Recent events in Europe have stolen much of the limelight in global financial and business news. Signs of deflation, decreasing oil prices, and the announcement of European QE has many analysts scratching their heads, wondering exactly what is going to happen next. Then there is Greece, and the recent election of the ‘radical’ left-wing party Syriza, whose candidness, charisma, and defiance has taken Europe by surprise.
The new Greek finance minister, Yanis Varoufakis, has been locked in discussions with other EU finance ministers, hoping to re-negotiate the payment schedule on the debt they acquired after an EU ‘bailout’ of the government back in 2010. But by yesterday evening (Monday 16th Feb), they had failed to reach an agreement.
What is Greece asking for?
There is limited knowledge about what ideas have actually been discussed behind closed doors (although a lot of speculation in the press). But one guide to what Yanis Varoufakis is suggesting could be the paper he and Stuart Holland released a couple of years ago, in which they made a “Modest Proposal” to improve the Greek situation.
The proposals begin by reviewing European instability and how it poses a threat to the global economy. The diagnosis is that in Europe there are four sub-crises: a banking crisis, a public debt crisis, a crisis of under-investment, and now a social crisis.
The proposal is aimed resolving these crises, but fully within the current legal parameters of the EU system. So it doesn’t suggest the establishment of new, difficult to agree upon institutions or treaties, nor does it propose surplus nations guaranteeing the debt of deficit ones, fiscal transfers. Unfortunately, nor does it propose policies that would really help a Eurozone recovery, such as using the ECB’s power to create money to get new money directly in the real economy, rather than to inflate financial markets as the new Quantitative Easing scheme is likely to do. Therefore, perhaps to the shock of many, the proposal is far less radical than expected.
The Four sub-Crises In Europe
A Banking Crisis: The proposal attributes the prolonged European banking crisis to the structure and governance of the Eurozone, which effectively has a central bank with no government, and national governments with no supportive central bank. The response has been to start to establish an Eurozone Banking Union. While this is a positive step in the right direction (according to Syriza), this will take too much time to complete. More action is needed now.
A Debt Crisis: The 2008 crisis revealed that maintaining separate national debts is impossible, and this detail exacerbated the crisis. All previous policy interventions and programmes have so far failed to restore the lending power of failed financial markets or the borrowingpower of failing governments.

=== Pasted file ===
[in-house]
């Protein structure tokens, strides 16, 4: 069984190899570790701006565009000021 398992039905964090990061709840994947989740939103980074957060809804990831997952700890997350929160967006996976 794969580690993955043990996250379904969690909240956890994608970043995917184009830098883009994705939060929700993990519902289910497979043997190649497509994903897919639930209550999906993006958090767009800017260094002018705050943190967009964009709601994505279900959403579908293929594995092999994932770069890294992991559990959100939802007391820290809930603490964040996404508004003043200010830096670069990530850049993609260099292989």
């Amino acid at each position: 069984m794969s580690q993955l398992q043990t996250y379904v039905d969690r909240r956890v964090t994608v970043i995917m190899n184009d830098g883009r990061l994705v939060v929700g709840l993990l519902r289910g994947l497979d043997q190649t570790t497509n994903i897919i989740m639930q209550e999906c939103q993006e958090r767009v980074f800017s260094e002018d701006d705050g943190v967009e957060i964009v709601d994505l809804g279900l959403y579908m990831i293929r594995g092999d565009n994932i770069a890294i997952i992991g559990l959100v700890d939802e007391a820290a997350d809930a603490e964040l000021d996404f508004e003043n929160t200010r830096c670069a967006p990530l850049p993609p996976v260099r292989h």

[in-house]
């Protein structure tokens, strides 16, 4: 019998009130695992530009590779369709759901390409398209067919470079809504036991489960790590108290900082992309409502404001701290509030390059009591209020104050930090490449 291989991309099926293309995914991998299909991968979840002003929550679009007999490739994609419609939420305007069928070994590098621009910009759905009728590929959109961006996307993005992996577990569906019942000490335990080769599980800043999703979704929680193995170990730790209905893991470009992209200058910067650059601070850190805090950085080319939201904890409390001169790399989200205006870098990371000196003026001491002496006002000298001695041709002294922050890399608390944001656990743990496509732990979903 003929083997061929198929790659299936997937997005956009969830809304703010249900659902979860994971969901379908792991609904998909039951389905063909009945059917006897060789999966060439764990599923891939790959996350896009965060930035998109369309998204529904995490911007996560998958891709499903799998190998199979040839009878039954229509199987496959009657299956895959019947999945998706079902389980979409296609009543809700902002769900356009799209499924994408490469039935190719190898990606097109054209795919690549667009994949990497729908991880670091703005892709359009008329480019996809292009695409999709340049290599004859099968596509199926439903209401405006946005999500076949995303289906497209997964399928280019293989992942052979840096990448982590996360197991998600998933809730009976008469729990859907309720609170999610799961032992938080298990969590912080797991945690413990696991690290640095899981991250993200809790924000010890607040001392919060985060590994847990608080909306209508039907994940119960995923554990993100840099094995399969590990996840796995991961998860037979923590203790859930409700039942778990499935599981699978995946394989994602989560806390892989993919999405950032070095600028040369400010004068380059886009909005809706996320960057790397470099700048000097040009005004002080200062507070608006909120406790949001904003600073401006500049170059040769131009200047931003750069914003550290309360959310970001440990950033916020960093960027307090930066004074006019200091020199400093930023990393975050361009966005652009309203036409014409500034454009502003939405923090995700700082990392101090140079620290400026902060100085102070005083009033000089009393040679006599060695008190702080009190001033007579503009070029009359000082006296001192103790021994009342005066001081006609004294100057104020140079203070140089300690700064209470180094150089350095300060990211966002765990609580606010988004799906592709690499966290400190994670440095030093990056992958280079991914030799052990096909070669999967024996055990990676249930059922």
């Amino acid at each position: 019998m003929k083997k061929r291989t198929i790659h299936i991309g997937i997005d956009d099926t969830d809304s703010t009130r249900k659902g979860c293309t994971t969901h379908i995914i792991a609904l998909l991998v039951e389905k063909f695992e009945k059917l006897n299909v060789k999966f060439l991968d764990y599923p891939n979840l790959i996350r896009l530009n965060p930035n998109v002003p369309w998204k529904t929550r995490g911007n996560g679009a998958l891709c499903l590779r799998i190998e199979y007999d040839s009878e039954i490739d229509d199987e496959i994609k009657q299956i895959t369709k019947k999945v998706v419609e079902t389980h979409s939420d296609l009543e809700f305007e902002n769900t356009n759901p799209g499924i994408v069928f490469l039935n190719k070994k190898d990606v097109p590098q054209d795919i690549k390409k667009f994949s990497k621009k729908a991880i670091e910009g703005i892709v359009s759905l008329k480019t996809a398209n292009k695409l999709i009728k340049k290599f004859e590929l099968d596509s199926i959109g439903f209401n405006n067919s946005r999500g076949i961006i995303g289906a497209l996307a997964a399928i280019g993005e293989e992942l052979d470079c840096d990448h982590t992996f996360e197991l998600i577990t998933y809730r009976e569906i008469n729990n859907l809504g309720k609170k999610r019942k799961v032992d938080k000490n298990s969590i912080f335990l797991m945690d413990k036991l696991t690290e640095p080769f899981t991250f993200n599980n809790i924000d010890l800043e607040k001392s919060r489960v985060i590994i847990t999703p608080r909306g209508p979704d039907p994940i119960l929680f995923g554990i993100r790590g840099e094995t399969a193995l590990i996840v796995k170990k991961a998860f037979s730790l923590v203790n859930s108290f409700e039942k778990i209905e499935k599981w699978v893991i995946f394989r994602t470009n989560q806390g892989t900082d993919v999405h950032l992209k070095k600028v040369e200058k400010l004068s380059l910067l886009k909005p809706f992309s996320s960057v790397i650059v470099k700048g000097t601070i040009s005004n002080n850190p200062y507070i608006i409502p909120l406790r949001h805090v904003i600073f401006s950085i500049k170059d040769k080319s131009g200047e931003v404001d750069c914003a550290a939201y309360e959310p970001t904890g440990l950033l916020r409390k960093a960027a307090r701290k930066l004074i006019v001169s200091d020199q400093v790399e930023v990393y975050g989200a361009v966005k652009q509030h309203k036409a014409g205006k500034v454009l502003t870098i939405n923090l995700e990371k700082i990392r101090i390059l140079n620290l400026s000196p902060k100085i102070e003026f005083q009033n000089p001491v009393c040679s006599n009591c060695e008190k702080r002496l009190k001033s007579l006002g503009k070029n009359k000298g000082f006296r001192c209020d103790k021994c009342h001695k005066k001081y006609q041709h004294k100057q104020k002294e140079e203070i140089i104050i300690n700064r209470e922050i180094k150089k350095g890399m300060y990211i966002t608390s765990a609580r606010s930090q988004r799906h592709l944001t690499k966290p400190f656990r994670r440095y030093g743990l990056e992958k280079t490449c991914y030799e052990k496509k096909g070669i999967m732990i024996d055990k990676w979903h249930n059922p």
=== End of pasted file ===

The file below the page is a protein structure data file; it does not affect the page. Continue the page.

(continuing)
An Investment Crisis: Trade imbalances in the run up to the 2008 crisis, ensured that when the financial crisis struck, the deficit zones (i.e. Portugal, Spain, Italy, Ireland, and Greece) would collapse. And the burden of adjustment fell exactly on the deficit zones, which could not bear it. Thus, Europe ended up with both low total investment and an even more uneven distribution of that investment between its surplus (i.e. Germany, Netherlands, Belgium, Luxemburg, Finland, and Austria) and deficit regions.
A Social Crisis: After five yearsof policy failure, a social crisis has arisen. From Athens, to Lisbon, Dublin to East Germany, austerity is leading to loss of dignity and a lack of access to basic goods and services.
The Constraints Facing Eurozone Policy Makers
In the face of these sub-crises, a modest proposal for European is necessary. More radical action is prevented by a number of constraints:
- The ECB will not be able to get approval (from the European Commission) to monetise sovereign debts directly (whereby the government issues debt to finance expenditure, and the central bank purchases it by creating new money, in effect lending newly created money to the central government).
- The most recent attempt Monetary Policy intervention, known as Outright Monetary Transactions (OMT) is failing.
- Guaranteed Eurobonds to mutualise debt are unfeasible for both deficit and surplus EZ countries.
- Europe doesn’t have time to solve the crisis by turning into a federation.
Proposals For European Recovery:
1) Case By Case Bank Programme
Instead of having the national government borrow on the private bank’s behalf when they need bailing out, banks in need of recapitalisation from the European Stability Mechanism (ESM) should be turned over to the management of the ESM directly. Currently this will only happen once the Full Banking Union of Europe takes place, but that is too far away and waiting for it to happen risks financial implosion. National governments should be allowed to waive their responsibility for managing a failing bank, and the responsibility should fall onto the ESM and ECB (this would effectively turn out to apply to 6 banks in Greece, 8 in Spain and 2-3 in Ireland).